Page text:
Trying to whittle down an inbox of 130 to 0 is intimidating. You can knock off 20 and it doesn’t feel like you made any progress. It would be useful if an email app had a “help you to get to inbox zero” mode where it would only show you 20 emails at a time. Once you knocked those out, 20 more fill in. This way you can see the progress you are making on a small scale (from 20 to 18 to 13 to 7 to 0) and stay motivated to keep knocking them out on a large scale.
Email has never really been a major problem for me. I tend to receive 20-30 a day, but only one or two are truly actionable emails (most are newsletters or auto-responders letting me know of new comments, etc). At my previous job, I may have received around 35 a day at most. The majority of those were quick questions that I could respond to in less than 2 minutes, so I just took the time to do so.
I keep reading about people’s problems with email, or rather the problems in achieving Inbox Zero, and wonder why people rarely point the fingers at the true culprit in the problem. People are always explaining various techniques on how to prioritize email, delay actions on it, organize it, etc. Rare is it that you find people point out that people need to work on their communication skills better.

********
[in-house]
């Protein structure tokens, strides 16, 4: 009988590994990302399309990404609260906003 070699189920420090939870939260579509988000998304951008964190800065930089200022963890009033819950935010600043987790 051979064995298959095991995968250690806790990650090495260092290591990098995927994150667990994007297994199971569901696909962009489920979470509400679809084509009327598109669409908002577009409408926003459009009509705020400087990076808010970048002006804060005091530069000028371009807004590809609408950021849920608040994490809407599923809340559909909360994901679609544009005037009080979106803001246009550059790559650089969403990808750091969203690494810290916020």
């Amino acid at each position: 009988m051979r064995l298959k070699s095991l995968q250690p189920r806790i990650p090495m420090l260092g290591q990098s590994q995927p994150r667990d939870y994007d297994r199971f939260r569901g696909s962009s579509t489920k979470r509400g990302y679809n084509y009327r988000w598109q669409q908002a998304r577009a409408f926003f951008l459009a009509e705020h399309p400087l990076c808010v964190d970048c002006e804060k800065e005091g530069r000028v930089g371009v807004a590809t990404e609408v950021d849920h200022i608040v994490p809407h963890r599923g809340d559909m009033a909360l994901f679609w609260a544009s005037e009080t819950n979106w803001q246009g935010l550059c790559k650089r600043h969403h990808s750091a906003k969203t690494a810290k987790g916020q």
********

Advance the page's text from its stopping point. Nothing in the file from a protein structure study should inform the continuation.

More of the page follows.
In the comments to my post about dimensional language, I was responding to Eugene Farber’s remarks about how email is here to stay, because corporations love email, when I reminded myself of a few other ideas out there that relate to better communication through email.
Kevin Rose (founder of Digg) told the world that email sucks, and introduced people to a new idea called three.sentenc.es. I touched on a bit in my post The Death and Rebirth of Reading. To summarize: email should be no longer than three sentences. Simple and concise is better than long-winded and complicated.
On the other side of the fence, Colin Wright (founder of Ebookling) wrote about how certain ideas require a certain length. This is similar to the argument Seth Godin makes in his book, Linchpin, that art requires a certain medium to come to life fully (ie The Mona Lisa wouldn’t be The Mona Lisa if it was a sculpture). Some ideas are better expressed as books, and some ideas should be brief blog posts (or Twitter messages). After I read his post, I have been re-reading a lot of my material and thinking about whether the length is appropriate or not.
I think a lot of my writing (here and emails) tends to be on the long side, so I want to re-evaluate how I function online. I put in the title “500 Words or Less” as a challenge, like I did in my review of REWORK. But also as a way to start a new series of posts exploring ideas in a briefer manner.